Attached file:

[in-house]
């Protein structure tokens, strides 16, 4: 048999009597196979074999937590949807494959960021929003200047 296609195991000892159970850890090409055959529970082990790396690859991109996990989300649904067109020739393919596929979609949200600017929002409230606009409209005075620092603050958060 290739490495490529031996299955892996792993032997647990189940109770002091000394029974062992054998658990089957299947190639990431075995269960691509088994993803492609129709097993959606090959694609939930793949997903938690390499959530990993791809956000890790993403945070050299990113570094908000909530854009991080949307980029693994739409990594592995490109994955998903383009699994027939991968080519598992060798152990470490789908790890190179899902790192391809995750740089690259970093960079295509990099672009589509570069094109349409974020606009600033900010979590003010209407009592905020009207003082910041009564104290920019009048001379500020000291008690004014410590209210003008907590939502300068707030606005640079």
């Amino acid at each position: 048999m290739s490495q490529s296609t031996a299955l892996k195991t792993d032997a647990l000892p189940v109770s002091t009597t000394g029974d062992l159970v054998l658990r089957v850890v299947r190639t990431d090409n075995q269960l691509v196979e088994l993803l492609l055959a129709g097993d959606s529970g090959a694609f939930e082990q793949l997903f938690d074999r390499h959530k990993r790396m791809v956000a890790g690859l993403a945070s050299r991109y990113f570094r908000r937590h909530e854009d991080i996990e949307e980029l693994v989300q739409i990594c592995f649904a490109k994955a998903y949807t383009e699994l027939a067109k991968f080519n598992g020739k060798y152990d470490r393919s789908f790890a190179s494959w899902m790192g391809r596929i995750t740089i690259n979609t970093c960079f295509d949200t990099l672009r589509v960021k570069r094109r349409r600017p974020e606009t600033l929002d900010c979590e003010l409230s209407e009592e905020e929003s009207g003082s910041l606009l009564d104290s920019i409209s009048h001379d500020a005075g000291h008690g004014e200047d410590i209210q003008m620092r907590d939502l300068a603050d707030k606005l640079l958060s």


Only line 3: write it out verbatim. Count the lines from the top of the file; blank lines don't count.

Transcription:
């Amino acid at each position: 048999m290739s490495q490529s296609t031996a299955l892996k195991t792993d032997a647990l000892p189940v109770s002091t009597t000394g029974d062992l159970v054998l658990r089957v850890v299947r190639t990431d090409n075995q269960l691509v196979e088994l993803l492609l055959a129709g097993d959606s529970g090959a694609f939930e082990q793949l997903f938690d074999r390499h959530k990993r790396m791809v956000a890790g690859l993403a945070s050299r991109y990113f570094r908000r937590h909530e854009d991080i996990e949307e980029l693994v989300q739409i990594c592995f649904a490109k994955a998903y949807t383009e699994l027939a067109k991968f080519n598992g020739k060798y152990d470490r393919s789908f790890a190179s494959w899902m790192g391809r596929i995750t740089i690259n979609t970093c960079f295509d949200t990099l672009r589509v960021k570069r094109r349409r600017p974020e606009t600033l929002d900010c979590e003010l409230s209407e009592e905020e929003s009207g003082s910041l606009l009564d104290s920019i409209s009048h001379d500020a005075g000291h008690g004014e200047d410590i209210q003008m620092r907590d939502l300068a603050d707030k606005l640079l958060s």